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1) Check for users with UID of 0 in /etc/passwd. Ideally only root has this but some people never learn and think they've somehow done security setup by making a different name with the same UID as root. Doing that is the same as giving them root so why bother.
2) If the system runs sudo then run visudo and examine the sudoers file to see if you've given root access (e.g. "su" or "su -" with no user following would mean whoever has that grant has permission to sudo to the root user.)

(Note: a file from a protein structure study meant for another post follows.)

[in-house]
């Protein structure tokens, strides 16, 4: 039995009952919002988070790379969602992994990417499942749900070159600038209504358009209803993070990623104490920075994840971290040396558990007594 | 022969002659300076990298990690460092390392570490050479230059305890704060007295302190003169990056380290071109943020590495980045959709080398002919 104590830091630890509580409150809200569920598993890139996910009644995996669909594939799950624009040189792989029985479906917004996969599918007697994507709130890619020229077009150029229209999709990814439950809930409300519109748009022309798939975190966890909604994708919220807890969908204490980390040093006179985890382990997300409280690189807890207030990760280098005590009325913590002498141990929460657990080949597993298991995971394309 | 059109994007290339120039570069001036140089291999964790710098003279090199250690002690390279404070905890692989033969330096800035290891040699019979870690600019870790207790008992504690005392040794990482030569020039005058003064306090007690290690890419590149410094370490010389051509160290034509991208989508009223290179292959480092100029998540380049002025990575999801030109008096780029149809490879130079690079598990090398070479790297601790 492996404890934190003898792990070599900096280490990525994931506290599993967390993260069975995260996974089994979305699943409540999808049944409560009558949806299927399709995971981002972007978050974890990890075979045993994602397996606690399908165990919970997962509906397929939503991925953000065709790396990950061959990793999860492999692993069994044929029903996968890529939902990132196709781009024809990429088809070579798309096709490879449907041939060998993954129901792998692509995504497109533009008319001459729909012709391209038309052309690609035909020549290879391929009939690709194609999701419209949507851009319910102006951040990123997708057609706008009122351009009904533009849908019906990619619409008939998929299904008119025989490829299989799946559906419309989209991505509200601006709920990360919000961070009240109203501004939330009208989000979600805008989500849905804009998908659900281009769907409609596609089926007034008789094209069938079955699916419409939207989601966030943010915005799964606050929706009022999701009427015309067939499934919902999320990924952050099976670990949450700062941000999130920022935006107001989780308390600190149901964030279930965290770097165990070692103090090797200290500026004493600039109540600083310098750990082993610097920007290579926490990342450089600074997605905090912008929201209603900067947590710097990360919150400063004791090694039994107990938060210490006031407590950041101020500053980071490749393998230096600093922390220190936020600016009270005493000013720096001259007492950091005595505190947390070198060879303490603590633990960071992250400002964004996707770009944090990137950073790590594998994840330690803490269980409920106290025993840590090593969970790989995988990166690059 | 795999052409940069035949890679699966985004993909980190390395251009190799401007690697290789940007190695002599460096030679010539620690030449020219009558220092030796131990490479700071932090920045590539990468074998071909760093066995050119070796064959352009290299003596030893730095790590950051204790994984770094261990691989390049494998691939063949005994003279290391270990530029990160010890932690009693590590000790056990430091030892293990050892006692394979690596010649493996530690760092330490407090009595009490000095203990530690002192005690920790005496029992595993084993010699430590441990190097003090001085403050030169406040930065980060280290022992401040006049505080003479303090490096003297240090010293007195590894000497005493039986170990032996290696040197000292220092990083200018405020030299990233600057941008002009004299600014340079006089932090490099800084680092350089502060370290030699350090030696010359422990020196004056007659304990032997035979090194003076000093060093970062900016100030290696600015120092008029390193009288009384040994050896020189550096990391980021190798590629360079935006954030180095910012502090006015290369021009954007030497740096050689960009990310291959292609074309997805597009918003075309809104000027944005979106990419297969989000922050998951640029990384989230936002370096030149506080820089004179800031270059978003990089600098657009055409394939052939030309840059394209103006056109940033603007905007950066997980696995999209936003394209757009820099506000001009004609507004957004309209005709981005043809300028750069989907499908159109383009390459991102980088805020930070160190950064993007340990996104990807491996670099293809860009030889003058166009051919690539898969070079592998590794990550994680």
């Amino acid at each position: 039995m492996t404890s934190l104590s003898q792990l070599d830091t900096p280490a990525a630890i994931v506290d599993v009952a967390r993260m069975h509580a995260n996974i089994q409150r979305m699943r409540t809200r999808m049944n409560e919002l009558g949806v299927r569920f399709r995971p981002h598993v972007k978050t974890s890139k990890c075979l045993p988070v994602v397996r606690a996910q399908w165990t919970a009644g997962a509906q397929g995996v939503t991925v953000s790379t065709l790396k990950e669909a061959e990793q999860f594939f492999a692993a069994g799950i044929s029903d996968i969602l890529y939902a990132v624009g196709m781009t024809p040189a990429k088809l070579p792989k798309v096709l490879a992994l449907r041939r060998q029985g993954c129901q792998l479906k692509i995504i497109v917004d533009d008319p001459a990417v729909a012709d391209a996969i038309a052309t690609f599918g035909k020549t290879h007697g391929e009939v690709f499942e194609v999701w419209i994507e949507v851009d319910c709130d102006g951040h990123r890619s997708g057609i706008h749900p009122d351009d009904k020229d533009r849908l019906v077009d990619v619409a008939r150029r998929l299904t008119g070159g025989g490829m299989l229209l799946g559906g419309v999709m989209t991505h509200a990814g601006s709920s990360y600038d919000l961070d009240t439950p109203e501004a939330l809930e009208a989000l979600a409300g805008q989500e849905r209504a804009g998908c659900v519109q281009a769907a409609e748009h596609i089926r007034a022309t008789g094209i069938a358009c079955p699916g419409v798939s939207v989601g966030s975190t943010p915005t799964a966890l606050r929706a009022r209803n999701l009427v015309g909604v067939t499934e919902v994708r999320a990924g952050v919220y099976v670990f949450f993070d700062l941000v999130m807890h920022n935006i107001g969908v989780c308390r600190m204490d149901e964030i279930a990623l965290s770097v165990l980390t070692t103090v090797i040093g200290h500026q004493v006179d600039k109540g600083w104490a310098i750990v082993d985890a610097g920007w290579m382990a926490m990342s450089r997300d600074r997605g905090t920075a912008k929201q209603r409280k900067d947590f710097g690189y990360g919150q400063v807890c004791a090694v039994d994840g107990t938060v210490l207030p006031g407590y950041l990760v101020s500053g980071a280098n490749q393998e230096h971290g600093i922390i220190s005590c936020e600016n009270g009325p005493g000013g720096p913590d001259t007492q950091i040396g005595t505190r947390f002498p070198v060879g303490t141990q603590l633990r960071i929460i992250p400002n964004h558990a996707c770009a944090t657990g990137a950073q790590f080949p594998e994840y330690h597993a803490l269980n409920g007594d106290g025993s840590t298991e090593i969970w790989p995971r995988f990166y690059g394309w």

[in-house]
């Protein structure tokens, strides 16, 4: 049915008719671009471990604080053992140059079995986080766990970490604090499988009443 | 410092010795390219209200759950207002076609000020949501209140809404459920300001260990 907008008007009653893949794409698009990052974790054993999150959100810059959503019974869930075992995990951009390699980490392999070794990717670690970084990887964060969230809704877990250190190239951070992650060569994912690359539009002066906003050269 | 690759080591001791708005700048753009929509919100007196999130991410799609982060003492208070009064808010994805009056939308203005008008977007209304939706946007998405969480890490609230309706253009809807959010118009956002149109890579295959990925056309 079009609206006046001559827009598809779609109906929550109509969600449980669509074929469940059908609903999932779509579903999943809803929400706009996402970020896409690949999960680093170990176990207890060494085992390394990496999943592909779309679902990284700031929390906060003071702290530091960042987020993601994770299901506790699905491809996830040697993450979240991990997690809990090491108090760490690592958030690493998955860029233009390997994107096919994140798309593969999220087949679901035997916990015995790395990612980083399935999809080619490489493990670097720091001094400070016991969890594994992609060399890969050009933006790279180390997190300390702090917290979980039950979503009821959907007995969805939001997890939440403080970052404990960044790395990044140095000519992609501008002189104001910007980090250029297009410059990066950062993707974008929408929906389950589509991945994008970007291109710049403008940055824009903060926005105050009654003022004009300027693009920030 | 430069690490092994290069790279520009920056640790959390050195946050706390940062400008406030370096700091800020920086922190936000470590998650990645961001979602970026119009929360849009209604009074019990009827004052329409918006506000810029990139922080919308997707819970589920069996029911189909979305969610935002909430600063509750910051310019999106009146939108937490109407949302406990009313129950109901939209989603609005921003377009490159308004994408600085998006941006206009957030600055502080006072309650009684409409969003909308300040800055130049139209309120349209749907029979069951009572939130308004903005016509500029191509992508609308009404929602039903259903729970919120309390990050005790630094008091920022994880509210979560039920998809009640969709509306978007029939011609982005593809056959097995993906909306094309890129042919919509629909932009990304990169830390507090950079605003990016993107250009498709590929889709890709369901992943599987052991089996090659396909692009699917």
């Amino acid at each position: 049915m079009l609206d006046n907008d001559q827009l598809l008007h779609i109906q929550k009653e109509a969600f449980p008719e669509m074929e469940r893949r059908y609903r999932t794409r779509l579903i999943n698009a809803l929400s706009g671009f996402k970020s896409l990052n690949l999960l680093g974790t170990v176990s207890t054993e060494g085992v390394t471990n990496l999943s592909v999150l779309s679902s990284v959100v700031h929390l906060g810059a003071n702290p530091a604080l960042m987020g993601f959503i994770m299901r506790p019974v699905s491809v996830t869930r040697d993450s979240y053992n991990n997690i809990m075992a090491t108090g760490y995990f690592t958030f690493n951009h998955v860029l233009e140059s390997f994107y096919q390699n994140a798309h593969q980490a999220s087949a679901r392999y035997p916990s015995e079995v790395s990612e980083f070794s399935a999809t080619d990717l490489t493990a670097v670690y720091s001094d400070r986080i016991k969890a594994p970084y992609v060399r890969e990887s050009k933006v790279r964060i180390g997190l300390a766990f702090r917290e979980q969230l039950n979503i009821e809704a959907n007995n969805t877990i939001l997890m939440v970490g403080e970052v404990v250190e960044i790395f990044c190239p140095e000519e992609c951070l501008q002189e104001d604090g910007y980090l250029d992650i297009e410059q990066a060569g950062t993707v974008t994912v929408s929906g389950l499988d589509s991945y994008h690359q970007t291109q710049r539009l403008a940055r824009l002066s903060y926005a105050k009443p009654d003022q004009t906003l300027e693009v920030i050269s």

Also look for less obvious things that might have shell escapes that would have the same effect (e.g. "vi" or "vim" - if user can run "sudo vi" or "sudo vim" they can get root access simply by typing ":!" once the vi/vim session starts.)
3) Do a find for files owned by root that have the setuid flag on them. Such files would execute as root. This is required for some things but should be used sparingly and NEVER on a shell script that can be edited by anyone other than root.